September 6th was an historic day as the Regiment, as a whole, moved across the Belgium border and started East toward Germany. The route carried it through a massive wreckage of German vehicles, wagons, and guns of all calibre that had been caught on the road by our air force. The advance was unopposed and the Regiment received a rousing reception from thousands of civilians who lined the streets of Charleroi, where it bivouacked for the night.

During the next three days an unopposed march was made to Namur, then Liège, the famous fortress city of Belgium. Here a 24 hour stop was made and the men were given a chance to rest and clean house.

On September 10th, the Combat Team moved across the Meuse River toward Herve, one of the last large Belgium towns before the German Border. Some enemy shelling was encountered during this move and at Herve enemy rear guard action was met. We had once again caught up with the fleeing foe. Strong defensive positions were established around this town and the 3rd Battalion was sent to occupy the forts in the vicinity of Battice. After a brief engagement the enemy withdrew Eastward. The Regiment remained in these positions until the evening of the 11th when it made a 7 mile march to Aubel to the East. Enemy shelling increased and resistance grew more stubborn.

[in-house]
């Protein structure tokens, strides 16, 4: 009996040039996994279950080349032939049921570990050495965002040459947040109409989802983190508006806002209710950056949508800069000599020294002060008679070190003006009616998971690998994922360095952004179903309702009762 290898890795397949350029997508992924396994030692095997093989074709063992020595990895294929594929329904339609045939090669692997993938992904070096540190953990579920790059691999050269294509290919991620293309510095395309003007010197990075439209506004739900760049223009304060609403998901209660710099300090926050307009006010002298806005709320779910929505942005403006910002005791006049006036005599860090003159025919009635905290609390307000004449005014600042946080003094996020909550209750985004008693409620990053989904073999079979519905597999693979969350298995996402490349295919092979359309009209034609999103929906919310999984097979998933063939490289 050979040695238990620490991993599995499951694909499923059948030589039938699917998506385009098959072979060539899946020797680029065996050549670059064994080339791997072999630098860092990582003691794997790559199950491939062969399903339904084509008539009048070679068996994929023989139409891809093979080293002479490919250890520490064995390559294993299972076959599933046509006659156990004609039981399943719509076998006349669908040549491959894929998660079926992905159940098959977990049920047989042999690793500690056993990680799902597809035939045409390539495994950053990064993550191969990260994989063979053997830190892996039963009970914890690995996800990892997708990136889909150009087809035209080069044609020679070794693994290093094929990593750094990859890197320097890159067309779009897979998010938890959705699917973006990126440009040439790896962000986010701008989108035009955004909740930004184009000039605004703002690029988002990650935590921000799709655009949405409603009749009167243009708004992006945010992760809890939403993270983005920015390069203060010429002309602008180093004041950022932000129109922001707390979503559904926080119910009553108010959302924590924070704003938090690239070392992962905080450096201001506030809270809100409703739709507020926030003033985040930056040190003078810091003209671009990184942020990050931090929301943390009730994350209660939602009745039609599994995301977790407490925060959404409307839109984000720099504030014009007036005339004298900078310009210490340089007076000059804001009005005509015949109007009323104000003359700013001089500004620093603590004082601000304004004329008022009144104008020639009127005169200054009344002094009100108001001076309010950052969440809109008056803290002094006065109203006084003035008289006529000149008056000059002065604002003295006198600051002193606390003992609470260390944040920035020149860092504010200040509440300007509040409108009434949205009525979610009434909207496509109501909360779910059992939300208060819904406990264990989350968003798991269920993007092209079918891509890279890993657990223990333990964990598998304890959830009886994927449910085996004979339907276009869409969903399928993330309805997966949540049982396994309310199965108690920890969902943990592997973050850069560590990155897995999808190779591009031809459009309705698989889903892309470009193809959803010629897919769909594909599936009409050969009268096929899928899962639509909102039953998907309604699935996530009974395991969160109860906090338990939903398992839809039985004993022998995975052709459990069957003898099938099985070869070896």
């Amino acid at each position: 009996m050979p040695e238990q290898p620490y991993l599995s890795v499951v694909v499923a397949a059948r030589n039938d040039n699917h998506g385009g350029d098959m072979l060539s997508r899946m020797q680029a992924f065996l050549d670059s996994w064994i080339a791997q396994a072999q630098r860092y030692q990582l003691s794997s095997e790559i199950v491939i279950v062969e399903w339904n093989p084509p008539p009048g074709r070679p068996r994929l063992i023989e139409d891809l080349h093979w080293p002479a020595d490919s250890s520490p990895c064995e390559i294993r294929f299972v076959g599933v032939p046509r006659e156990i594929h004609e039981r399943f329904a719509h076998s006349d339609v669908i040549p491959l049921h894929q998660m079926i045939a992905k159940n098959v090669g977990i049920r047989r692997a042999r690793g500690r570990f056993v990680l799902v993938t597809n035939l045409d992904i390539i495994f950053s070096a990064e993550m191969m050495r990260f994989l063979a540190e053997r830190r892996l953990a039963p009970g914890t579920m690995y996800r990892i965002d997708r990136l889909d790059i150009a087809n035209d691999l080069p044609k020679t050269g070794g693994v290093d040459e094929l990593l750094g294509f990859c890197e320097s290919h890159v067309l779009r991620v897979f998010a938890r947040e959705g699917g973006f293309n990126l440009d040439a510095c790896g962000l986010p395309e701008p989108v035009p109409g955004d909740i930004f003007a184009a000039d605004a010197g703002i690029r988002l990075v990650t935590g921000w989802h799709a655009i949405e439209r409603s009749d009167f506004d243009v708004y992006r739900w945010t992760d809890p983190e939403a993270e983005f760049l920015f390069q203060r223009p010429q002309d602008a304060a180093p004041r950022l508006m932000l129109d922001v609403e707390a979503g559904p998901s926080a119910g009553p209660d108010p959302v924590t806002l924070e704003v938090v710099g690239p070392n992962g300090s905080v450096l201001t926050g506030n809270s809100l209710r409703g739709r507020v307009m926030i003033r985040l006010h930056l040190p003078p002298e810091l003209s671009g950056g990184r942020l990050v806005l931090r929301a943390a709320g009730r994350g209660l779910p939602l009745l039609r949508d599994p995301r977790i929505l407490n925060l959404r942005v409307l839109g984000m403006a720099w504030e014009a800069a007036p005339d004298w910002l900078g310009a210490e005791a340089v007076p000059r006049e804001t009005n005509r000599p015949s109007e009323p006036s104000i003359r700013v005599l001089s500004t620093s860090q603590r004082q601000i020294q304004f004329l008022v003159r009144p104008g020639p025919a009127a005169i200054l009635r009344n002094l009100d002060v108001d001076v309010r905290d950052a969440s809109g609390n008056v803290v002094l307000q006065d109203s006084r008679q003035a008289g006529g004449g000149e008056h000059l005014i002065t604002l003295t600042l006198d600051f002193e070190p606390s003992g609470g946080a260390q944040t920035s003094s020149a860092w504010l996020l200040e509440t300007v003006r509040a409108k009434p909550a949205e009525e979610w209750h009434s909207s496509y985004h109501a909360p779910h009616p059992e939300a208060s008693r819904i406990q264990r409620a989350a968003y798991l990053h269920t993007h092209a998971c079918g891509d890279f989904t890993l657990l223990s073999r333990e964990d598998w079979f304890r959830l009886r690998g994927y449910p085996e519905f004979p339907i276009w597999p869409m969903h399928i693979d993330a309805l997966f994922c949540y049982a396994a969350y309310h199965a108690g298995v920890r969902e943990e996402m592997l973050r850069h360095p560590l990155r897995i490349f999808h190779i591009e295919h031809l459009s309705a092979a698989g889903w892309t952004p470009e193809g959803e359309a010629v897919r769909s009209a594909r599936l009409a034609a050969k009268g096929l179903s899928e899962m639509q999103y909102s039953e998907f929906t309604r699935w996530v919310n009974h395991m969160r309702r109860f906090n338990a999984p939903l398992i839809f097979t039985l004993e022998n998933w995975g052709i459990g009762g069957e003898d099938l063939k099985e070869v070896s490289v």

The next day the Regiment pushed on to the high ground North of the town of Obsinnich, then, during the 13th, took the high ground North of Gemmenich, in the Aachen State Forest, overlooking the city of Aachen. The 3rd Battalion took positions at the junction of the Belgian-Holland-German Border, covering the North flank of the Regiment. The 1st Battalion had to fight its way to its objective in the forest to the South of Aachen. They encountered many pillboxes and a stubborn enemy. After a series of stiff clashes the enemy was subdued and many prisoners were taken.